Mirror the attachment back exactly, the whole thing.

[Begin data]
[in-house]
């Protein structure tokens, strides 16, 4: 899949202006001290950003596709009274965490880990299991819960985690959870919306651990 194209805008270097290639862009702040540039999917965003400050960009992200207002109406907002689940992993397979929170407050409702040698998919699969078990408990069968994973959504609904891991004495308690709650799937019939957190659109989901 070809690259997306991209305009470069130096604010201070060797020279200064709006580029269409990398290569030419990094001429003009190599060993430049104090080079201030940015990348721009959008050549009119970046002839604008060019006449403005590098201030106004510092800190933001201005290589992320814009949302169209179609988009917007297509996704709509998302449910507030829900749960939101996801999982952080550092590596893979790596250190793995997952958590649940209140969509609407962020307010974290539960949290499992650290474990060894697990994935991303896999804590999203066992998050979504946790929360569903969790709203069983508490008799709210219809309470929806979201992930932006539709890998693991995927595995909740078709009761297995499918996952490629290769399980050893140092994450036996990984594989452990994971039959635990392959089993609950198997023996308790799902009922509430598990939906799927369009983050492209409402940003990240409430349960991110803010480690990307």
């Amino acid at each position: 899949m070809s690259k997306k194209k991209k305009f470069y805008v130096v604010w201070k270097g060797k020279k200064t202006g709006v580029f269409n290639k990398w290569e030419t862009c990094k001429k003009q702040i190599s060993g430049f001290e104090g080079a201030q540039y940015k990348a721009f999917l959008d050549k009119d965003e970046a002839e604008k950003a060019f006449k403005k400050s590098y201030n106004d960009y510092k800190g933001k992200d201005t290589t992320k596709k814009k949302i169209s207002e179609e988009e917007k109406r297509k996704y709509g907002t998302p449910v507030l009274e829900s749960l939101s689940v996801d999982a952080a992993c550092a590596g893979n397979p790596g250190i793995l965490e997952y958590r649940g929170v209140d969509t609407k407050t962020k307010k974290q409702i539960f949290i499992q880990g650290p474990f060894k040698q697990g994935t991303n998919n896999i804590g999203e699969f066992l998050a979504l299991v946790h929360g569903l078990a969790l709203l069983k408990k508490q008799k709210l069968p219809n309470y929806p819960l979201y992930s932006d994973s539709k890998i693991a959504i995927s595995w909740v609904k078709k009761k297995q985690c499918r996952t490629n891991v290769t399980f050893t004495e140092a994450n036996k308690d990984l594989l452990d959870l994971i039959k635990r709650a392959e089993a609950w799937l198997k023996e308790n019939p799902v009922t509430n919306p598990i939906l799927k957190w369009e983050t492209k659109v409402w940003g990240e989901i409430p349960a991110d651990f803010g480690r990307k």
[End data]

[in-house]
């Protein structure tokens, strides 16, 4: 899949202006001290950003596709009274965490880990299991819960985690959870919306651990 194209805008270097290639862009702040540039999917965003400050960009992200207002109406907002689940992993397979929170407050409702040698998919699969078990408990069968994973959504609904891991004495308690709650799937019939957190659109989901 070809690259997306991209305009470069130096604010201070060797020279200064709006580029269409990398290569030419990094001429003009190599060993430049104090080079201030940015990348721009959008050549009119970046002839604008060019006449403005590098201030106004510092800190933001201005290589992320814009949302169209179609988009917007297509996704709509998302449910507030829900749960939101996801999982952080550092590596893979790596250190793995997952958590649940209140969509609407962020307010974290539960949290499992650290474990060894697990994935991303896999804590999203066992998050979504946790929360569903969790709203069983508490008799709210219809309470929806979201992930932006539709890998693991995927595995909740078709009761297995499918996952490629290769399980050893140092994450036996990984594989452990994971039959635990392959089993609950198997023996308790799902009922509430598990939906799927369009983050492209409402940003990240409430349960991110803010480690990307």
């Amino acid at each position: 899949m070809s690259k997306k194209k991209k305009f470069y805008v130096v604010w201070k270097g060797k020279k200064t202006g709006v580029f269409n290639k990398w290569e030419t862009c990094k001429k003009q702040i190599s060993g430049f001290e104090g080079a201030q540039y940015k990348a721009f999917l959008d050549k009119d965003e970046a002839e604008k950003a060019f006449k403005k400050s590098y201030n106004d960009y510092k800190g933001k992200d201005t290589t992320k596709k814009k949302i169209s207002e179609e988009e917007k109406r297509k996704y709509g907002t998302p449910v507030l009274e829900s749960l939101s689940v996801d999982a952080a992993c550092a590596g893979n397979p790596g250190i793995l965490e997952y958590r649940g929170v209140d969509t609407k407050t962020k307010k974290q409702i539960f949290i499992q880990g650290p474990f060894k040698q697990g994935t991303n998919n896999i804590g999203e699969f066992l998050a979504l299991v946790h929360g569903l078990a969790l709203l069983k408990k508490q008799k709210l069968p219809n309470y929806p819960l979201y992930s932006d994973s539709k890998i693991a959504i995927s595995w909740v609904k078709k009761k297995q985690c499918r996952t490629n891991v290769t399980f050893t004495e140092a994450n036996k308690d990984l594989l452990d959870l994971i039959k635990r709650a392959e089993a609950w799937l198997k023996e308790n019939p799902v009922t509430n919306p598990i939906l799927k957190w369009e983050t492209k659109v409402w940003g990240e989901i409430p349960a991110d651990f803010g480690r990307k």